Einstein Medical Center Montgomery Joins HealthyWoman Network
For underinsured or uninsured patients of certain income levels, breast and cervical cancer screenings and diagnostics are out of reach.
Or so many of them might think. But assuming they meet eligibility requirements, those patients can get breast and cervical screenings and diagnostic tests for free, thanks to the HealthyWoman program.
Einstein Medical Center Philadelphia is part of the HealthyWoman network in southeast Pennsylvania, and now so is Einstein Medical Center Montgomery in East Norriton, Pa.
The program receives funding through a grant from the Centers for Disease Control and Prevention (CDC) to the Pennsylvania Department of Health, which also adds some direct funding. Administrative responsibility for the HealthyWoman program is subcontracted out to the Alliance of Pennsylvania Councils, Inc. In the southeastern Pennsylvania region, the program is administered by AccessMatters.
The HealthyWoman program is grateful to have Einstein Montgomery as a partner, says Elizabeth Dailey, Regional Program Manager of Mature Women’s Services for AccessMatters.
“We were really excited to welcome them into our network for a variety of reasons,” says Dailey. “One being that we know that the Genuardi Family Foundation Maternal Health Center, which is Einstein’s intake site, has a lot of OB-GYN staff who are Spanish-speaking, and we know that there was a need for bilingual service providers in our network. That’s particularly true for the area where Einstein and Genuardi are located (1330 Powell Street in Norristown). We knew from our community-based partners that there was a need out there to reach more folks who might have had more limited access to screening. We are really glad that Einstein can provide free cancer screening services to patients in the Norristown area through HealthyWoman.”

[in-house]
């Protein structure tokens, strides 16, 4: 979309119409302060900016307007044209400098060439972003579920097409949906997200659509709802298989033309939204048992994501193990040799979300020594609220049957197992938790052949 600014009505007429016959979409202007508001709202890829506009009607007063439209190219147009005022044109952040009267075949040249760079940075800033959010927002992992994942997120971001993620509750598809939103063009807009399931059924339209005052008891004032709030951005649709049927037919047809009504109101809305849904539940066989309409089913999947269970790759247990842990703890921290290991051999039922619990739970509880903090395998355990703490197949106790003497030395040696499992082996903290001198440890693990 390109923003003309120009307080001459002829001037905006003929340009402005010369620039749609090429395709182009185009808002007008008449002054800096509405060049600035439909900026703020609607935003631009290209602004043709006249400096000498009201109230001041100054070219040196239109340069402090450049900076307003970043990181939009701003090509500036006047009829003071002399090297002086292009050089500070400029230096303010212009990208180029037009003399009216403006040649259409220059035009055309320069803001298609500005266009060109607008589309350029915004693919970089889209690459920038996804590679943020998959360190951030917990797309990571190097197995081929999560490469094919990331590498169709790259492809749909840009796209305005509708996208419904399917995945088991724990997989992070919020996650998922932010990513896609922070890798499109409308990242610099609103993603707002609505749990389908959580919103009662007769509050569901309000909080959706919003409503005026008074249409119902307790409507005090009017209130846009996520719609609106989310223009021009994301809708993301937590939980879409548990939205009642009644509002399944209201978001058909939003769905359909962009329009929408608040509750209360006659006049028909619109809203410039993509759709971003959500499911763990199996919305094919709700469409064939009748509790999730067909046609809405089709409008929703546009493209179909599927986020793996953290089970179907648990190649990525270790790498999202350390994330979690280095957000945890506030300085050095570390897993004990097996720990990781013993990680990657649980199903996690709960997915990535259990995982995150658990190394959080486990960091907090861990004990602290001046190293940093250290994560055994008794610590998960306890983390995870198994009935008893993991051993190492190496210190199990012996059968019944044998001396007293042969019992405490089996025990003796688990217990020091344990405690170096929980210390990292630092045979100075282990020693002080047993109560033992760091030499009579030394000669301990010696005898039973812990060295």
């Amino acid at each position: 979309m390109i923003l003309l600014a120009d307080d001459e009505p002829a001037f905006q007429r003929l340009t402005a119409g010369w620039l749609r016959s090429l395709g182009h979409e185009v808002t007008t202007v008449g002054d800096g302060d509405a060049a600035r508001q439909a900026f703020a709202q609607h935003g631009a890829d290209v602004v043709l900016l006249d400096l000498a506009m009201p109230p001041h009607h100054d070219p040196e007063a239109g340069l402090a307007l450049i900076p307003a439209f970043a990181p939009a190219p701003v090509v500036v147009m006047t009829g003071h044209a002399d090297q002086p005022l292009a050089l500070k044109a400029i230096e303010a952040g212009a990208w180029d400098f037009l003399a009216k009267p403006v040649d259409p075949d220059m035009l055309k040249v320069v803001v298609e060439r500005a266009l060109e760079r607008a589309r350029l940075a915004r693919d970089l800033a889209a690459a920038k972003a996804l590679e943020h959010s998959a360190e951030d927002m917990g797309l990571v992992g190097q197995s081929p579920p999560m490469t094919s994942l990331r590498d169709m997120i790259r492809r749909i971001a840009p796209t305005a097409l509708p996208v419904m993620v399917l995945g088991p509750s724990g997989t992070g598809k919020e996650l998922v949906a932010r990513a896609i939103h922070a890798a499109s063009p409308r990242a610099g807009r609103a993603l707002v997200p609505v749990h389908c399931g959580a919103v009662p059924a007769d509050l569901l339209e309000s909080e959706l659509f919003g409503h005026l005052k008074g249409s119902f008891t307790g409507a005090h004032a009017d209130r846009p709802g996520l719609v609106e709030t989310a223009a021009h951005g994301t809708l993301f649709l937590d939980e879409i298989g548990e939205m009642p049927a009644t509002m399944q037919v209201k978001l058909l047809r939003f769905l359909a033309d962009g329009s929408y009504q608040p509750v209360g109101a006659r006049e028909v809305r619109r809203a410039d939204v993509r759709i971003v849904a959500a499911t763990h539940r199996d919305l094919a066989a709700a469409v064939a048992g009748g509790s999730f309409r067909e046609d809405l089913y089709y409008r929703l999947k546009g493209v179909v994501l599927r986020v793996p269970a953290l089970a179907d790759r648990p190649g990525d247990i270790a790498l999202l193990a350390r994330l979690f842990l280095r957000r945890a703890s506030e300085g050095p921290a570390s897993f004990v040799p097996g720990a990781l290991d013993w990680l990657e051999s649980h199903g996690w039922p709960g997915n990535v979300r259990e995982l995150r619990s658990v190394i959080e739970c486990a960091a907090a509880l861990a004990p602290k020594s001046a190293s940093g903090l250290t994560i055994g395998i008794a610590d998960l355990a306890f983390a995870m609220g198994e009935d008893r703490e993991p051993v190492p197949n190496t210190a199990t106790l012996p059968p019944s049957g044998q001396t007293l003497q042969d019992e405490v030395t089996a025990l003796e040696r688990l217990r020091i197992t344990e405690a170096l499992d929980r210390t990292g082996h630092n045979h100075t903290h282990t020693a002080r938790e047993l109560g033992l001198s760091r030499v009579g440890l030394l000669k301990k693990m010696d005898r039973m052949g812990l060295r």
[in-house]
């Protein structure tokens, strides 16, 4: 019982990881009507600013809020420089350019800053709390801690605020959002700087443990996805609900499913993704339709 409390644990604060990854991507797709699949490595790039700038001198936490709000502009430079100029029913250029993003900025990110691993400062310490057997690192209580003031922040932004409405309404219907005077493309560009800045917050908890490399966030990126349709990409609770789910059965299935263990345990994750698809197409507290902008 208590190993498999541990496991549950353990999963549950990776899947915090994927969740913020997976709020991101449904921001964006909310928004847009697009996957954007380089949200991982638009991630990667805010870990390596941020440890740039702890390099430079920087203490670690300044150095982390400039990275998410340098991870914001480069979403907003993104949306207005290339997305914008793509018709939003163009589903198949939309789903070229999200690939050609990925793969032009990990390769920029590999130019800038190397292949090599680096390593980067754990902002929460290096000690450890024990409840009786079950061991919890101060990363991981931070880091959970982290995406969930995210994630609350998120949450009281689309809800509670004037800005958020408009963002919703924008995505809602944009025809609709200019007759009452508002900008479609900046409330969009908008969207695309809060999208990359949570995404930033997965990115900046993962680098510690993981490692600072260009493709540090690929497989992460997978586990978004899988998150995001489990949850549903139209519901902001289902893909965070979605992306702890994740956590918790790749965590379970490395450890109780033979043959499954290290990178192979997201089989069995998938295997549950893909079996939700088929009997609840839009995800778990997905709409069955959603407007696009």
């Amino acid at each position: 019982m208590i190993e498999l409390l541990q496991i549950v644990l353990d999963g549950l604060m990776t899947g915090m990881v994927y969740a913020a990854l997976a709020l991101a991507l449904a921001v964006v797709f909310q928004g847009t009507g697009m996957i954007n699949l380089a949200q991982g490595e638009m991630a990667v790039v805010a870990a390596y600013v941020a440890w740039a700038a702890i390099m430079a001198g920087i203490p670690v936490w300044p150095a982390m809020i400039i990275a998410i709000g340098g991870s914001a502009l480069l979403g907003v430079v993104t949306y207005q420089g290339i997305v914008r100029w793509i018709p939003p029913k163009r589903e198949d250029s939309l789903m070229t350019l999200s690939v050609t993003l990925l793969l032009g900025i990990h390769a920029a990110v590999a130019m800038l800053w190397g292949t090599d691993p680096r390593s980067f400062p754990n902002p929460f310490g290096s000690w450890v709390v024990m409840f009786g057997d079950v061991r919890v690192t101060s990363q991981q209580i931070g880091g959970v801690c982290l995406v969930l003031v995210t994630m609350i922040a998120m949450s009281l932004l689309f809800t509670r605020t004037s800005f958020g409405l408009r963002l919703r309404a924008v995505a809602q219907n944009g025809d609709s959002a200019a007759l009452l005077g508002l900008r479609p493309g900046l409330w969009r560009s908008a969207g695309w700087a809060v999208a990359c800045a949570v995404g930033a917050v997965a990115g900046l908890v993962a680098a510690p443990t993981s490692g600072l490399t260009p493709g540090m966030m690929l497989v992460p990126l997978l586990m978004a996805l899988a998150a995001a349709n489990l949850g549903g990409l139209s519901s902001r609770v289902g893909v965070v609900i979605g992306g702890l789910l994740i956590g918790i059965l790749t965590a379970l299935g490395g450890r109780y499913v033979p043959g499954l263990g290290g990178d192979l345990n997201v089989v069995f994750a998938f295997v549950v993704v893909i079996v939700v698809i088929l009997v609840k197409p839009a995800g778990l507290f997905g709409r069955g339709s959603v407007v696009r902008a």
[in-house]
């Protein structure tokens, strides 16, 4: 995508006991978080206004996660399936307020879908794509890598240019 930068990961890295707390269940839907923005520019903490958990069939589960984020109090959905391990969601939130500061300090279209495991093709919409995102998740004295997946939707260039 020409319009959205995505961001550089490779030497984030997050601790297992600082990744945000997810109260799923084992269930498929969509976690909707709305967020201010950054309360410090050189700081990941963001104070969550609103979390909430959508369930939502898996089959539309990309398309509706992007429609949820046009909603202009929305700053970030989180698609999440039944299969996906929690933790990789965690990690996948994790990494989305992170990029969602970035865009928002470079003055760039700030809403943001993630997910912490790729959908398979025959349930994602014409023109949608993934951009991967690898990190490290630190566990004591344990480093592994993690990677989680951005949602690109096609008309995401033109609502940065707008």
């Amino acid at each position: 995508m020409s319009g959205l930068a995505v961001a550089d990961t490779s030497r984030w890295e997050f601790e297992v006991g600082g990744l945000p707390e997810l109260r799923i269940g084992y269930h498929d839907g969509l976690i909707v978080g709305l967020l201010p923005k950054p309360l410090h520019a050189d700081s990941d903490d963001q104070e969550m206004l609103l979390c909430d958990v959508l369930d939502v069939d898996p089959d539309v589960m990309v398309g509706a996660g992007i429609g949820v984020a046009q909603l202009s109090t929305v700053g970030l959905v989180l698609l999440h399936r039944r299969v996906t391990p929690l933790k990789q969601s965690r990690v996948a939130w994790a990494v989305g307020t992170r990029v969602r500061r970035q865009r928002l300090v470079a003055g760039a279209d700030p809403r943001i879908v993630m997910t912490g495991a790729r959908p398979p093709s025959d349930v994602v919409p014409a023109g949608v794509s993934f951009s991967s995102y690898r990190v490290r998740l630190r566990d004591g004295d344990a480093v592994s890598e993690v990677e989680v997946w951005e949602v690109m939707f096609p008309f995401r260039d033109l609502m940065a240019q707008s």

For Einstein Montgomery’s vice president for Healthcare Services, Pat Modafferi, the feeling is mutual.
“What appeals to us is there are women in our community, who for various reasons, may not have access to either cervical screens for cancer or mammography screens,” says Modafferi. “This program, for those who are eligible, removes several barriers.”
Project Associate Amy Green adds, “In the past we’ve talked about those barriers a great deal, when we were discussing the patient experience within this office. Bringing this program definitely adds a new element to that for our unique population at Genuardi.”
Also important, Green adds: Genuardi is located in the center of Norristown, which, she says, “eliminates transportation barriers as well. It’s accessible.”
Norristown, the Montgomery County seat, has one of the area’s largest populations of uninsured and underinsured patients and low-income families, adds Genuardi Center supervisor Rachel Johnson. “So, bringing the program here to Genuardi is just going to speak volumes for this patient population,” she adds.
In addition to the Hispanic population, says Modafferi, the Genuardi outreach effort also aims to connect African-American patients to screening services. “African-American women are 40 percent more likely to die of their breast cancer than their Caucasian counterparts,” she notes.